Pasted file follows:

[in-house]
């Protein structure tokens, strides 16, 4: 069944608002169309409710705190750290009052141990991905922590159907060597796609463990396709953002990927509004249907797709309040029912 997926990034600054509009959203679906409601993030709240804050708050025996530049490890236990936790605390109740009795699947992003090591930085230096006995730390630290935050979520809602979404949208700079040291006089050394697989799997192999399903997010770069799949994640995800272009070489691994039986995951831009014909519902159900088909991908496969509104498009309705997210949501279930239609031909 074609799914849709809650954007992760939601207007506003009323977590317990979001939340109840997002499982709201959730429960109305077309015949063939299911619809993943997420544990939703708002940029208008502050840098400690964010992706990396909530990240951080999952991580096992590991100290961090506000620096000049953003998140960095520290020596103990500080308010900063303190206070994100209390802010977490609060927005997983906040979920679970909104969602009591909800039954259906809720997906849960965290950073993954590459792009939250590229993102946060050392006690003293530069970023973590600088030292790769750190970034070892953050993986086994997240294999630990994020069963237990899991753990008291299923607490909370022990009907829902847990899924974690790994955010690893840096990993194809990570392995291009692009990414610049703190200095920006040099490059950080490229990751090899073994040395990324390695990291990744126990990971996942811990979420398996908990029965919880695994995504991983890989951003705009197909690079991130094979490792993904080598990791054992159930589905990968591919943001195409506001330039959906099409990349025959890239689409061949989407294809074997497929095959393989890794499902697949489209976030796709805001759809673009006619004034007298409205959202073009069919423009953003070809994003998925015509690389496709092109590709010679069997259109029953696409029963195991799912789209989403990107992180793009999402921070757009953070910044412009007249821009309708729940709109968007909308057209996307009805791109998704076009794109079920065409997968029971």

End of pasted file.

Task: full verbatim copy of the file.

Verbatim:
[in-house]
């Protein structure tokens, strides 16, 4: 069944608002169309409710705190750290009052141990991905922590159907060597796609463990396709953002990927509004249907797709309040029912 997926990034600054509009959203679906409601993030709240804050708050025996530049490890236990936790605390109740009795699947992003090591930085230096006995730390630290935050979520809602979404949208700079040291006089050394697989799997192999399903997010770069799949994640995800272009070489691994039986995951831009014909519902159900088909991908496969509104498009309705997210949501279930239609031909 074609799914849709809650954007992760939601207007506003009323977590317990979001939340109840997002499982709201959730429960109305077309015949063939299911619809993943997420544990939703708002940029208008502050840098400690964010992706990396909530990240951080999952991580096992590991100290961090506000620096000049953003998140960095520290020596103990500080308010900063303190206070994100209390802010977490609060927005997983906040979920679970909104969602009591909800039954259906809720997906849960965290950073993954590459792009939250590229993102946060050392006690003293530069970023973590600088030292790769750190970034070892953050993986086994997240294999630990994020069963237990899991753990008291299923607490909370022990009907829902847990899924974690790994955010690893840096990993194809990570392995291009692009990414610049703190200095920006040099490059950080490229990751090899073994040395990324390695990291990744126990990971996942811990979420398996908990029965919880695994995504991983890989951003705009197909690079991130094979490792993904080598990791054992159930589905990968591919943001195409506001330039959906099409990349025959890239689409061949989407294809074997497929095959393989890794499902697949489209976030796709805001759809673009006619004034007298409205959202073009069919423009953003070809994003998925015509690389496709092109590709010679069997259109029953696409029963195991799912789209989403990107992180793009999402921070757009953070910044412009007249821009309708729940709109968007909308057209996307009805791109998704076009794109079920065409997968029971």